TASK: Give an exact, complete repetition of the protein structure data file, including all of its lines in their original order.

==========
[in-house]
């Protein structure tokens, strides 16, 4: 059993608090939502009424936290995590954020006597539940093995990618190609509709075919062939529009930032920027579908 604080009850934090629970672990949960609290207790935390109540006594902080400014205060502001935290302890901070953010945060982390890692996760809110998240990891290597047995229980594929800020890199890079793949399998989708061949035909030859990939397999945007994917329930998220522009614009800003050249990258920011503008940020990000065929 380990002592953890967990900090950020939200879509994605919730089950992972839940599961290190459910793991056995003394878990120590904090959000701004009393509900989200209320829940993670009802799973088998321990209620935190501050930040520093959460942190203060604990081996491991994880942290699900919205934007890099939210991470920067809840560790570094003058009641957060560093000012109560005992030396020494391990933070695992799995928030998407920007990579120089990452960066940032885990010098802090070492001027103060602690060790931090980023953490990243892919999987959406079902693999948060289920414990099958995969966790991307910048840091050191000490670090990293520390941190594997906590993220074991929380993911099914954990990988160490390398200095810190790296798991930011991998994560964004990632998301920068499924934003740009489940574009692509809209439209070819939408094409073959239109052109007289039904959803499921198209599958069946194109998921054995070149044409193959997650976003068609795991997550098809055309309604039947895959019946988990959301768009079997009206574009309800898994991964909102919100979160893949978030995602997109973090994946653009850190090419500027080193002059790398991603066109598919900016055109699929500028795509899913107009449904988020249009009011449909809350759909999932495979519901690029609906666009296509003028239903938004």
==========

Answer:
[in-house]
């Protein structure tokens, strides 16, 4: 059993608090939502009424936290995590954020006597539940093995990618190609509709075919062939529009930032920027579908 604080009850934090629970672990949960609290207790935390109540006594902080400014205060502001935290302890901070953010945060982390890692996760809110998240990891290597047995229980594929800020890199890079793949399998989708061949035909030859990939397999945007994917329930998220522009614009800003050249990258920011503008940020990000065929 380990002592953890967990900090950020939200879509994605919730089950992972839940599961290190459910793991056995003394878990120590904090959000701004009393509900989200209320829940993670009802799973088998321990209620935190501050930040520093959460942190203060604990081996491991994880942290699900919205934007890099939210991470920067809840560790570094003058009641957060560093000012109560005992030396020494391990933070695992799995928030998407920007990579120089990452960066940032885990010098802090070492001027103060602690060790931090980023953490990243892919999987959406079902693999948060289920414990099958995969966790991307910048840091050191000490670090990293520390941190594997906590993220074991929380993911099914954990990988160490390398200095810190790296798991930011991998994560964004990632998301920068499924934003740009489940574009692509809209439209070819939408094409073959239109052109007289039904959803499921198209599958069946194109998921054995070149044409193959997650976003068609795991997550098809055309309604039947895959019946988990959301768009079997009206574009309800898994991964909102919100979160893949978030995602997109973090994946653009850190090419500027080193002059790398991603066109598919900016055109699929500028795509899913107009449904988020249009009011449909809350759909999932495979519901690029609906666009296509003028239903938004």